This will be a bonding year for the legislators. The state will take on debt to fiance projects, usually large capital projects like roads, bridges and grants. A super-majority is needed to pass a bonding a bill. This means the bonding bill will require bipartisan support.
The House DFL may propose a bonding bill of over $3 billion. The Senate Republicans are expected to propose a bonding bill of less than $900 million.
The 2020 election will also affect the session. The House, the Senate and the U.S. President will be up for re-election.
“I like to say there will be a lot of campaign oriented nonsense,” Harper said. “Legislators and leadership will focus on not just how successful the bonding bill is this session, but how do we win elections in November. For better or worse that could be undermined.”
Harper expects policy issues to include health care, specifically insulin costs. He said it is an important policy, but also a good campaign issue for the elections.
Firearms will probably be discussed. But Harper suspects no new policies would pass — it will be used as an election campaign issue. He said the same about the legalization of the marijuana.
The Department of Human Service oversight and reform policy has a chance to pass. Harper suspects some reform could happen. One suggestion was to break up Human Service into a smaller department.
Legislation and policy on voting was a top concern at the forum. The LWV is hoping to remove a law limiting voter assistance at the polls. Some eligible voters are disabled or cannot read English and require assistance filling out an election ballot.
In Minnesota, a law limits a person to helping no more than three voters, which can negatively impact some communities where voters are disabled or do not read English, for example, elder Hmong voters.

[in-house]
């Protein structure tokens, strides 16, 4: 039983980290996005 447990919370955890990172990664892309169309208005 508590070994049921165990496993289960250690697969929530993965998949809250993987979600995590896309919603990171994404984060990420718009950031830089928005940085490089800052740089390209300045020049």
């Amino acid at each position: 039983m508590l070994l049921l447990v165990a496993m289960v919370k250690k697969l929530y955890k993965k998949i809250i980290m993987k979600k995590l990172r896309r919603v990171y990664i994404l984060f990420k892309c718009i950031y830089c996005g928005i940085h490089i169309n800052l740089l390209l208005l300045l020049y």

Harper said on the federal level there is no limit. A voter who needs assistance can request anyone they trust to help them, except their employer or union representative.
“It could be a legislator, it could be a candidate for political office or your 13-year-old child,” Harper said.
No one wants the person assisting voters to manipulate them, but Congress decided the voters are smart enough to know who should help them.
Currently, laws similar to Minnesota’s that limit who can assist, have been challenged in other states. The courts have sided with the federal guideline, which means Minnesota could face a lawsuit.
In the last session, a law was proposed to remove the three-person limit, but it did not pass. It will be brought back to the legislators this year.
LWV is also seeking the restoration of voting rights for individuals with a felony conviction who are not incarcerated. Minnesota has an average to low incarceration rate but has a high probation/supervised release. The time in which a person is on probation is also high in Minnesota.
Harper said in Greater Minnesota some people are on probation for 20 years, meaning a person on probation since age 18 would not be allowed to vote until they are 38.
Harper was not optimistic that restore-the-vote efforts would pass. He said there was bipartisan support, but Senate leadership has not prioritized it.
LWV wants to put pressure on legislators in hopes to restore the vote in 2021.
Legislative transparency was another top LWV issue. Over the last few years, the Minnesota legislators have struggled to complete session work before the deadline. This leads to last-minute negotiations behind doors with leadership. The rank and file legislators, lobbyists and reporters do not necessarily know what is happening with bills.
“If you have people who are paid to be there on a full-time basis and have no idea what is happening, how can you expect your constituents to know what is going on?” Harper said.
The 2020 Minnesota Legislative session will be shorter, starting Tuesday, February 11, and ending the third week in May.